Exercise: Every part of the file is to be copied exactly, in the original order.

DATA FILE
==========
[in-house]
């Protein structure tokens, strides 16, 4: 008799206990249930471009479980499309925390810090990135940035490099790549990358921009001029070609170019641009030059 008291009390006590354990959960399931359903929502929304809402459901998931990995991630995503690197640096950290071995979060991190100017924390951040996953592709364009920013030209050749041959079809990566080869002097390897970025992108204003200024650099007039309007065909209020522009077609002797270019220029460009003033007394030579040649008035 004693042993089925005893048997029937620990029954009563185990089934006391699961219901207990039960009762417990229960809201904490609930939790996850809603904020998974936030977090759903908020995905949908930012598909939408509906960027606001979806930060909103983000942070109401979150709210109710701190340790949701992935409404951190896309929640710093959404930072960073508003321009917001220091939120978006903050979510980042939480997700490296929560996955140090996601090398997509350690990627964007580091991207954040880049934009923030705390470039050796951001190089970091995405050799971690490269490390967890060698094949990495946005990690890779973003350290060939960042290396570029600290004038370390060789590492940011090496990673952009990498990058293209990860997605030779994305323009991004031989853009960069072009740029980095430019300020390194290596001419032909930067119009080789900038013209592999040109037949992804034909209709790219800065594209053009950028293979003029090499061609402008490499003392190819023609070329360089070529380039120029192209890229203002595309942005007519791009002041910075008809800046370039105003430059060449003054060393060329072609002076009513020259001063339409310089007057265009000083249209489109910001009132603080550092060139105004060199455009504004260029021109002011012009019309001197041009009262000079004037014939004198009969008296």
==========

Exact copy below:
[in-house]
């Protein structure tokens, strides 16, 4: 008799206990249930471009479980499309925390810090990135940035490099790549990358921009001029070609170019641009030059 008291009390006590354990959960399931359903929502929304809402459901998931990995991630995503690197640096950290071995979060991190100017924390951040996953592709364009920013030209050749041959079809990566080869002097390897970025992108204003200024650099007039309007065909209020522009077609002797270019220029460009003033007394030579040649008035 004693042993089925005893048997029937620990029954009563185990089934006391699961219901207990039960009762417990229960809201904490609930939790996850809603904020998974936030977090759903908020995905949908930012598909939408509906960027606001979806930060909103983000942070109401979150709210109710701190340790949701992935409404951190896309929640710093959404930072960073508003321009917001220091939120978006903050979510980042939480997700490296929560996955140090996601090398997509350690990627964007580091991207954040880049934009923030705390470039050796951001190089970091995405050799971690490269490390967890060698094949990495946005990690890779973003350290060939960042290396570029600290004038370390060789590492940011090496990673952009990498990058293209990860997605030779994305323009991004031989853009960069072009740029980095430019300020390194290596001419032909930067119009080789900038013209592999040109037949992804034909209709790219800065594209053009950028293979003029090499061609402008490499003392190819023609070329360089070529380039120029192209890229203002595309942005007519791009002041910075008809800046370039105003430059060449003054060393060329072609002076009513020259001063339409310089007057265009000083249209489109910001009132603080550092060139105004060199455009504004260029021109002011012009019309001197041009009262000079004037014939004198009969008296």